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Arch Dermatol. 2006 Oct;142(10):1287-92.

Skin and soft tissue infections due to rapidly growing mycobacteria: comparison of clinical features, treatment, and susceptibility.

Author information

  • 1Division of Infectious Diseases, Department of Medicine, Mayo Clinic College of Medicine, Rochester, MN 55905, USA. uslan.daniel@mayo.edu

Abstract

OBJECTIVE:

To compare the demographics, clinical features, susceptibility patterns, and treatment for skin and soft tissue infections due to Mycobacterium fortuitum and Mycobacterium chelonae or Mycobacterium abscessus.

DESIGN:

Retrospective medical record review.

SETTING:

Mayo Clinic, Rochester, Minn.

PATIENTS:

All patients seen at our institution with a positive culture for M chelonae, M abscessus, or M fortuitum from skin or soft tissue sources between January 1, 1987, and October 31, 2004.

MAIN OUTCOME MEASURES:

Patient demographics, clinical characteristics, therapeutic data, microbiological data, and outcomes.

RESULTS:

The medical records of 63 patients with skin or soft tissue infections due to rapidly growing mycobacteria were reviewed. Patients with M chelonae or M abscessus were older (61.5 vs 45.9 years, P<.001) and more likely to be taking immunosuppressive medications (60% vs 17%, P = .002) than patients with M fortuitum. Mycobacterium fortuitum tended to manifest as a single lesion (89% vs 38%, P<.001), while most M chelonae or M abscessus manifested as multiple lesions (62% vs 11%, P<.001). More patients with M fortuitum had a prior invasive surgical procedure at the infected site (56% vs 27%, P = .04). Patients with multiple lesions were more likely to be taking immunosuppressive medications than those with single lesions (67% vs 30%, P = .006). Seven patients failed treatment, several of whom were immunocompromised and had multiple comorbidities.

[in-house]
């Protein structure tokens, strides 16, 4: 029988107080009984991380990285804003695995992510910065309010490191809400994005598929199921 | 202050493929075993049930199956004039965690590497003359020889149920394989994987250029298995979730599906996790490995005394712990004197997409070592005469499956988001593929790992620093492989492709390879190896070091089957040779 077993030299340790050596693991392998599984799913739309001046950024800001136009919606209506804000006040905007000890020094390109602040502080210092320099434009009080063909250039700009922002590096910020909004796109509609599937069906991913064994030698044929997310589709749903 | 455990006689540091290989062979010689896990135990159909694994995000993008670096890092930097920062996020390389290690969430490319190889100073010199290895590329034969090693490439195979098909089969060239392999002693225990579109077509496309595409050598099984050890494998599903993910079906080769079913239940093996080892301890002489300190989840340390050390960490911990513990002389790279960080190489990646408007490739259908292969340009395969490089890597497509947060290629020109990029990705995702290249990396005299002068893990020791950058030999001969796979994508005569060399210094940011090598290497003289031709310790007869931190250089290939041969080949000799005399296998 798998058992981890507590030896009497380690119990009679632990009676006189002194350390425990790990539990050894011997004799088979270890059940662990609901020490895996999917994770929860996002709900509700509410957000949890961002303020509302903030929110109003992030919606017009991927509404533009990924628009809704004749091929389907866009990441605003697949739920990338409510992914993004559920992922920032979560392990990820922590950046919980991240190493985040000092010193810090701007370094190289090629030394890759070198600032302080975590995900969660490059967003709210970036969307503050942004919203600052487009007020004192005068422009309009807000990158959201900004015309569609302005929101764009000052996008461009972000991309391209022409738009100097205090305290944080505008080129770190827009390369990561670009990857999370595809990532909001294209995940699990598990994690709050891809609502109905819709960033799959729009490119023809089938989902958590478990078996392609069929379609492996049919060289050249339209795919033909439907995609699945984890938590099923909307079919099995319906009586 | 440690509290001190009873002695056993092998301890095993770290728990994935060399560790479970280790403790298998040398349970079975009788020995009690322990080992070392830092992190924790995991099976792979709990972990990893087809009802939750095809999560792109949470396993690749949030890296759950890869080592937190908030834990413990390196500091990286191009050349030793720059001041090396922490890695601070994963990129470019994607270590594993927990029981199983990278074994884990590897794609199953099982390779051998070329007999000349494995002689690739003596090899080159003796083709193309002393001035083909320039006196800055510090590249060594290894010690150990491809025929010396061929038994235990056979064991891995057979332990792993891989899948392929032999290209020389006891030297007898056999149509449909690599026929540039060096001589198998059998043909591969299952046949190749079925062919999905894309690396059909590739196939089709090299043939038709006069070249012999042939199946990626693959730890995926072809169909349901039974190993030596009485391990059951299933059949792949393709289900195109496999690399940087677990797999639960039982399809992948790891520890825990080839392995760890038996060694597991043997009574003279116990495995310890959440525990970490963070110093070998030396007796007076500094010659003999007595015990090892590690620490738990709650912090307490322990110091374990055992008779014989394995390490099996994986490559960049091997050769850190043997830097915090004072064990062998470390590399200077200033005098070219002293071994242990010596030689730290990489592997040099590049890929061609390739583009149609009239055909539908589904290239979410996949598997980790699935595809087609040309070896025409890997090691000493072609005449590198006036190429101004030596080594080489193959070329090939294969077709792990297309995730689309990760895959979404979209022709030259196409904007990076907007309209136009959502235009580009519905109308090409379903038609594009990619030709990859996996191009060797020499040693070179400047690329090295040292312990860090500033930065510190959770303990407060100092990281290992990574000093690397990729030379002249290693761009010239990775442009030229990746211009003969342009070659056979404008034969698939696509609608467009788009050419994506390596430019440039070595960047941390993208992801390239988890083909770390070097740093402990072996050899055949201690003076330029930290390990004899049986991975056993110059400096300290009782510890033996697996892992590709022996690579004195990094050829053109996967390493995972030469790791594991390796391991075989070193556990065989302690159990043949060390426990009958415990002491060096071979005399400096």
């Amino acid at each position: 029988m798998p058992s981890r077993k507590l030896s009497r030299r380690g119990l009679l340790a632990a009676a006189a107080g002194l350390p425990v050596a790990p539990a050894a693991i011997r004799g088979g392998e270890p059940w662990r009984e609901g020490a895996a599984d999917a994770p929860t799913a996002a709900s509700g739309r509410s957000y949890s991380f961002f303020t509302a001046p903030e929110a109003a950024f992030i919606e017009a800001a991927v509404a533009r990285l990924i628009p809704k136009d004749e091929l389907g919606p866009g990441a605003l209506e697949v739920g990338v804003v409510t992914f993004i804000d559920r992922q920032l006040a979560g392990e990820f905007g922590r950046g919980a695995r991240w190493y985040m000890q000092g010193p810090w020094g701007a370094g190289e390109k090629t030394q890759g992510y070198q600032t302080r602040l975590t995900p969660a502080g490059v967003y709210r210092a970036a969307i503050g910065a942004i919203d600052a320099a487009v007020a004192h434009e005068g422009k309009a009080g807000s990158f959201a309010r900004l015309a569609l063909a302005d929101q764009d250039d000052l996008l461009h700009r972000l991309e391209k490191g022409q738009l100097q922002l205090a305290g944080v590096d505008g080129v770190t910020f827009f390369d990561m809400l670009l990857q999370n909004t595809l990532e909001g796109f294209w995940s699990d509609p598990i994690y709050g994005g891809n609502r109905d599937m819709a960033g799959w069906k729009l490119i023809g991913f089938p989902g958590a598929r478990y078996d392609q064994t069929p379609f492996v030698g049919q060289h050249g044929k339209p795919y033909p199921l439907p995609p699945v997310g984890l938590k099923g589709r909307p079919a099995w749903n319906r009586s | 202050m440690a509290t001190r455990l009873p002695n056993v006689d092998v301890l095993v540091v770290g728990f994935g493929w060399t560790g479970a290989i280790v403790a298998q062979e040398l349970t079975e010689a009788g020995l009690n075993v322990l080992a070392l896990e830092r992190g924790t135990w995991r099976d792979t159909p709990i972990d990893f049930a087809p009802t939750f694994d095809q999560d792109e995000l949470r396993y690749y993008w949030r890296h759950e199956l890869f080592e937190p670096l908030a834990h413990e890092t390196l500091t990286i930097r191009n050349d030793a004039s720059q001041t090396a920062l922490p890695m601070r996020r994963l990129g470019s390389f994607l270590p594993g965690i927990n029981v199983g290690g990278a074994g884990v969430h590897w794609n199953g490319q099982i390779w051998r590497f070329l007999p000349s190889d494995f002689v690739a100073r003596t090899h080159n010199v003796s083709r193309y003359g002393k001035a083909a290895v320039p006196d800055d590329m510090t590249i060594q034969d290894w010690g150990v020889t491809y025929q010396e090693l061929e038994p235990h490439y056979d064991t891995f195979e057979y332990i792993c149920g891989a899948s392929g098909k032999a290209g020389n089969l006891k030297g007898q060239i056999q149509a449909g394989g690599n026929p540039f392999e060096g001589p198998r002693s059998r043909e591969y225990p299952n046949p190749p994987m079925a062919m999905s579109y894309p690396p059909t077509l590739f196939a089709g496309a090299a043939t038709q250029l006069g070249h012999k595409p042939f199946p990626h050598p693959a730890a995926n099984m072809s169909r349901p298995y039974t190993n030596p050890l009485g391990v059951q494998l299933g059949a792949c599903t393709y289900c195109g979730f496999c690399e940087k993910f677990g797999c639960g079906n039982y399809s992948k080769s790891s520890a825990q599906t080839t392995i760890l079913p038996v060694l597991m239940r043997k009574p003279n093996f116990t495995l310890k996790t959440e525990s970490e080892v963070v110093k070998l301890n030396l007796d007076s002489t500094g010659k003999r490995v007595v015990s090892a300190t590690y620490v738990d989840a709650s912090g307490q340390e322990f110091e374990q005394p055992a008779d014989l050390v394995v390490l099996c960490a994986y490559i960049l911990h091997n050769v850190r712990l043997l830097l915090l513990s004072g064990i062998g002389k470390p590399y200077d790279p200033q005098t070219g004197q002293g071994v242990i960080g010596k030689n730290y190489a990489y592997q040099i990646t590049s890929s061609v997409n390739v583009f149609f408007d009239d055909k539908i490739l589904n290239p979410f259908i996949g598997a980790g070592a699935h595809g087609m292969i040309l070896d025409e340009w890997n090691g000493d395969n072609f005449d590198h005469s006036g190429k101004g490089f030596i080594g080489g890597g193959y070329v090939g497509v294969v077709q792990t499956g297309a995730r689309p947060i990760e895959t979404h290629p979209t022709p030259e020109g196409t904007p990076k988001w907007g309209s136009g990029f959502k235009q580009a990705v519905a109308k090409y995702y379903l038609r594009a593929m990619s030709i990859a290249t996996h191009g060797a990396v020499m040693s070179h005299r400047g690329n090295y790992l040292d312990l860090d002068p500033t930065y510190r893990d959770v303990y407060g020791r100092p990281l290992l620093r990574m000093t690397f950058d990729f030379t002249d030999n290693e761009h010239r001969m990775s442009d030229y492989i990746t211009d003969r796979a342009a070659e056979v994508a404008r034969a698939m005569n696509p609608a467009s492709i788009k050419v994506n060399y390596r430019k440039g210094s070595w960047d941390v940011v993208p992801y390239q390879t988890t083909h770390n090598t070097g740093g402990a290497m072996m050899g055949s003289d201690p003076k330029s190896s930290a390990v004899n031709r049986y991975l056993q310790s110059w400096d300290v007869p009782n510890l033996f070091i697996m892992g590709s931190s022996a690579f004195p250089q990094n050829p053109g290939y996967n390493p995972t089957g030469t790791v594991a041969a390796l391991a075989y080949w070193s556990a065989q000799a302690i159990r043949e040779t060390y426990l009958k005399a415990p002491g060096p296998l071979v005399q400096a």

CONCLUSIONS:

Skin and soft tissue infections due to rapidly growing mycobacteria are associated with systemic comorbidities, including the use of immunosuppressive medications. There are significant differences in the demographic and clinical features of patients who acquire specific organisms, including association with immunosuppression and surgical procedures.

PMID:
17043183
[PubMed - indexed for MEDLINE]
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